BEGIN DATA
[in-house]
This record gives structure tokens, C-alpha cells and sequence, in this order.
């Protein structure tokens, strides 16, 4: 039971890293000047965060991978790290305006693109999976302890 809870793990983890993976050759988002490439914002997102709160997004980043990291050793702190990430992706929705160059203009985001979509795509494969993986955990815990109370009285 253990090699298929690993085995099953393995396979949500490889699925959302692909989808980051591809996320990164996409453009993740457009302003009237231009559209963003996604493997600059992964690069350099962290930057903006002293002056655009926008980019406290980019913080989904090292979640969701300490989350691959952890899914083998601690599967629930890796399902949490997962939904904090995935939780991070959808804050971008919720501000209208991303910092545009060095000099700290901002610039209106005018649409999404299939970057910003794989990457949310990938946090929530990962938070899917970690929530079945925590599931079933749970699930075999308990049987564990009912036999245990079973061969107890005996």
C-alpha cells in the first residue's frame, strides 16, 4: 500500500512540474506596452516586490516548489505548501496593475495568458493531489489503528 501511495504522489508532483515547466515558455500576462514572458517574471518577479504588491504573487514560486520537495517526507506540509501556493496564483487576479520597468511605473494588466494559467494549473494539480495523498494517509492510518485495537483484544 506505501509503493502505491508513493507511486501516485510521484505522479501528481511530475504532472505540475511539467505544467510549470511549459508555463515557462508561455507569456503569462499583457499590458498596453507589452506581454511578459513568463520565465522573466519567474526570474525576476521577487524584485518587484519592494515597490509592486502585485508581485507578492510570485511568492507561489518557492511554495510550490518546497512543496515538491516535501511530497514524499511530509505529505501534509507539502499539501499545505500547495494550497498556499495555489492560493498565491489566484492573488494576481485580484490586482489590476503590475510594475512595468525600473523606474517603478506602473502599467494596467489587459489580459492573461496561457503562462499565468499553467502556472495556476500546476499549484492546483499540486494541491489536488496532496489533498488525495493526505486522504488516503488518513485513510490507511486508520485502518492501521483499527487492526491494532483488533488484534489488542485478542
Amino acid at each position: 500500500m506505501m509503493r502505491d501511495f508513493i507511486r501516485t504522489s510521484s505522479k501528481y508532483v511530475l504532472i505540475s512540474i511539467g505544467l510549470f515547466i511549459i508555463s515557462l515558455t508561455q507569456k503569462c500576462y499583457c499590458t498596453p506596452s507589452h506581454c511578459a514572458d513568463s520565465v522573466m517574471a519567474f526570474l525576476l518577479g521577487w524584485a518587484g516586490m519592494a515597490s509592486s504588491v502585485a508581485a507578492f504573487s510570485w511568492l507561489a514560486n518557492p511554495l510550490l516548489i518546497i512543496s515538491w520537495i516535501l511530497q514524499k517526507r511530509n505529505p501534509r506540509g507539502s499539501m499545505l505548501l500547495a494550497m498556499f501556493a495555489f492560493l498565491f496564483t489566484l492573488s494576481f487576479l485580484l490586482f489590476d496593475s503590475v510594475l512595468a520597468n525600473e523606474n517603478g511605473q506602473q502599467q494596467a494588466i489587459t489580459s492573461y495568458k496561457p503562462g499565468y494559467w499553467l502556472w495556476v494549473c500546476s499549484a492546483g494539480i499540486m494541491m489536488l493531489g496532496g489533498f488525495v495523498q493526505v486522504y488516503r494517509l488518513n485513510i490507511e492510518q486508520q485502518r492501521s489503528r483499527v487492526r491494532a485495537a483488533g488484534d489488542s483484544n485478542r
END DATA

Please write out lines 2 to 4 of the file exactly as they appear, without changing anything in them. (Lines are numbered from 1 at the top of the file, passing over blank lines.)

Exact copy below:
This record gives structure tokens, C-alpha cells and sequence, in this order.
């Protein structure tokens, strides 16, 4: 039971890293000047965060991978790290305006693109999976302890 809870793990983890993976050759988002490439914002997102709160997004980043990291050793702190990430992706929705160059203009985001979509795509494969993986955990815990109370009285 253990090699298929690993085995099953393995396979949500490889699925959302692909989808980051591809996320990164996409453009993740457009302003009237231009559209963003996604493997600059992964690069350099962290930057903006002293002056655009926008980019406290980019913080989904090292979640969701300490989350691959952890899914083998601690599967629930890796399902949490997962939904904090995935939780991070959808804050971008919720501000209208991303910092545009060095000099700290901002610039209106005018649409999404299939970057910003794989990457949310990938946090929530990962938070899917970690929530079945925590599931079933749970699930075999308990049987564990009912036999245990079973061969107890005996």
C-alpha cells in the first residue's frame, strides 16, 4: 500500500512540474506596452516586490516548489505548501496593475495568458493531489489503528 501511495504522489508532483515547466515558455500576462514572458517574471518577479504588491504573487514560486520537495517526507506540509501556493496564483487576479520597468511605473494588466494559467494549473494539480495523498494517509492510518485495537483484544 506505501509503493502505491508513493507511486501516485510521484505522479501528481511530475504532472505540475511539467505544467510549470511549459508555463515557462508561455507569456503569462499583457499590458498596453507589452506581454511578459513568463520565465522573466519567474526570474525576476521577487524584485518587484519592494515597490509592486502585485508581485507578492510570485511568492507561489518557492511554495510550490518546497512543496515538491516535501511530497514524499511530509505529505501534509507539502499539501499545505500547495494550497498556499495555489492560493498565491489566484492573488494576481485580484490586482489590476503590475510594475512595468525600473523606474517603478506602473502599467494596467489587459489580459492573461496561457503562462499565468499553467502556472495556476500546476499549484492546483499540486494541491489536488496532496489533498488525495493526505486522504488516503488518513485513510490507511486508520485502518492501521483499527487492526491494532483488533488484534489488542485478542